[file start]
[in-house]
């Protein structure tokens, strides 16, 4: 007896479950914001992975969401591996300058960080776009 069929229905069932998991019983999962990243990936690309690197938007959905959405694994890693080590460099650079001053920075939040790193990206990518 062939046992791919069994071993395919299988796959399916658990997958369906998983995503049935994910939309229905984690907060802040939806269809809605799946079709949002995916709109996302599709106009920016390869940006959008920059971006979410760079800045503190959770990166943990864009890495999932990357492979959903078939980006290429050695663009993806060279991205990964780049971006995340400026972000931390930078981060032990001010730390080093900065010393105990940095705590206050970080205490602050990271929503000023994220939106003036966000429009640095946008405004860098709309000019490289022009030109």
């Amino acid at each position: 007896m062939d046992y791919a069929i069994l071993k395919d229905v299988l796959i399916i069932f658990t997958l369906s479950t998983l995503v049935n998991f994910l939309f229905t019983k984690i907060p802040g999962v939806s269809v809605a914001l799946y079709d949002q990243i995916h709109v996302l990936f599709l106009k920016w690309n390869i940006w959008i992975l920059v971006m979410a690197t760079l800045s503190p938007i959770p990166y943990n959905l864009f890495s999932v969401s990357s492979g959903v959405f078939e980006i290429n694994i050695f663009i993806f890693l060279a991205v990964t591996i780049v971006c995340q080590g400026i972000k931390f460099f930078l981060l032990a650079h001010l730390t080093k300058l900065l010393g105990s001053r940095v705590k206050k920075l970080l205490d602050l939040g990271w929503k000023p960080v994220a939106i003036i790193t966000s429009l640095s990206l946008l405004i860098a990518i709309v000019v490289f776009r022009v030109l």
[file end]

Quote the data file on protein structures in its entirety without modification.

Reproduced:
[in-house]
């Protein structure tokens, strides 16, 4: 007896479950914001992975969401591996300058960080776009 069929229905069932998991019983999962990243990936690309690197938007959905959405694994890693080590460099650079001053920075939040790193990206990518 062939046992791919069994071993395919299988796959399916658990997958369906998983995503049935994910939309229905984690907060802040939806269809809605799946079709949002995916709109996302599709106009920016390869940006959008920059971006979410760079800045503190959770990166943990864009890495999932990357492979959903078939980006290429050695663009993806060279991205990964780049971006995340400026972000931390930078981060032990001010730390080093900065010393105990940095705590206050970080205490602050990271929503000023994220939106003036966000429009640095946008405004860098709309000019490289022009030109």
């Amino acid at each position: 007896m062939d046992y791919a069929i069994l071993k395919d229905v299988l796959i399916i069932f658990t997958l369906s479950t998983l995503v049935n998991f994910l939309f229905t019983k984690i907060p802040g999962v939806s269809v809605a914001l799946y079709d949002q990243i995916h709109v996302l990936f599709l106009k920016w690309n390869i940006w959008i992975l920059v971006m979410a690197t760079l800045s503190p938007i959770p990166y943990n959905l864009f890495s999932v969401s990357s492979g959903v959405f078939e980006i290429n694994i050695f663009i993806f890693l060279a991205v990964t591996i780049v971006c995340q080590g400026i972000k931390f460099f930078l981060l032990a650079h001010l730390t080093k300058l900065l010393g105990s001053r940095v705590k206050k920075l970080l205490d602050l939040g990271w929503k000023p960080v994220a939106i003036i790193t966000s429009l640095s990206l946008l405004i860098a990518i709309v000019v490289f776009r022009v030109l």